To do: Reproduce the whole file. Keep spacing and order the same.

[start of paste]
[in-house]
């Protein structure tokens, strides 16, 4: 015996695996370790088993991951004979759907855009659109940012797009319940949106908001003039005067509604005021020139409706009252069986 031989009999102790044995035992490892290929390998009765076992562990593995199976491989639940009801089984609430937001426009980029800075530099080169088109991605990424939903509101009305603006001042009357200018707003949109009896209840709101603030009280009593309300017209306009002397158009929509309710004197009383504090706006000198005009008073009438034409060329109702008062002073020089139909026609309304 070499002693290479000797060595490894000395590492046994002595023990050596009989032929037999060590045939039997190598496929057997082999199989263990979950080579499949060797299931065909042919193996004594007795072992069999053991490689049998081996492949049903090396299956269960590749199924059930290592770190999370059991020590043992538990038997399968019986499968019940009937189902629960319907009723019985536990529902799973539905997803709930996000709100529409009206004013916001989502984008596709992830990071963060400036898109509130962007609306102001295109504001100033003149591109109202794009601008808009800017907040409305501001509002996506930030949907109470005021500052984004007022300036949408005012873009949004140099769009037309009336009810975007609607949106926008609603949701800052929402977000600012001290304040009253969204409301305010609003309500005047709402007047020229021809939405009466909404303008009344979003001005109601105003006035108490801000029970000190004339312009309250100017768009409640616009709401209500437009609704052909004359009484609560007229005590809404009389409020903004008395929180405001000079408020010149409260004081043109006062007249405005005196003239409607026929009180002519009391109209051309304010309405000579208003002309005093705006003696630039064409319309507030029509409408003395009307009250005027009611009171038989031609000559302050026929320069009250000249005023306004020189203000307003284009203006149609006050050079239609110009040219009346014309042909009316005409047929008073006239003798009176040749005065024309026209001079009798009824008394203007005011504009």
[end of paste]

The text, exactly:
[in-house]
């Protein structure tokens, strides 16, 4: 015996695996370790088993991951004979759907855009659109940012797009319940949106908001003039005067509604005021020139409706009252069986 031989009999102790044995035992490892290929390998009765076992562990593995199976491989639940009801089984609430937001426009980029800075530099080169088109991605990424939903509101009305603006001042009357200018707003949109009896209840709101603030009280009593309300017209306009002397158009929509309710004197009383504090706006000198005009008073009438034409060329109702008062002073020089139909026609309304 070499002693290479000797060595490894000395590492046994002595023990050596009989032929037999060590045939039997190598496929057997082999199989263990979950080579499949060797299931065909042919193996004594007795072992069999053991490689049998081996492949049903090396299956269960590749199924059930290592770190999370059991020590043992538990038997399968019986499968019940009937189902629960319907009723019985536990529902799973539905997803709930996000709100529409009206004013916001989502984008596709992830990071963060400036898109509130962007609306102001295109504001100033003149591109109202794009601008808009800017907040409305501001509002996506930030949907109470005021500052984004007022300036949408005012873009949004140099769009037309009336009810975007609607949106926008609603949701800052929402977000600012001290304040009253969204409301305010609003309500005047709402007047020229021809939405009466909404303008009344979003001005109601105003006035108490801000029970000190004339312009309250100017768009409640616009709401209500437009609704052909004359009484609560007229005590809404009389409020903004008395929180405001000079408020010149409260004081043109006062007249405005005196003239409607026929009180002519009391109209051309304010309405000579208003002309005093705006003696630039064409319309507030029509409408003395009307009250005027009611009171038989031609000559302050026929320069009250000249005023306004020189203000307003284009203006149609006050050079239609110009040219009346014309042909009316005409047929008073006239003798009176040749005065024309026209001079009798009824008394203007005011504009």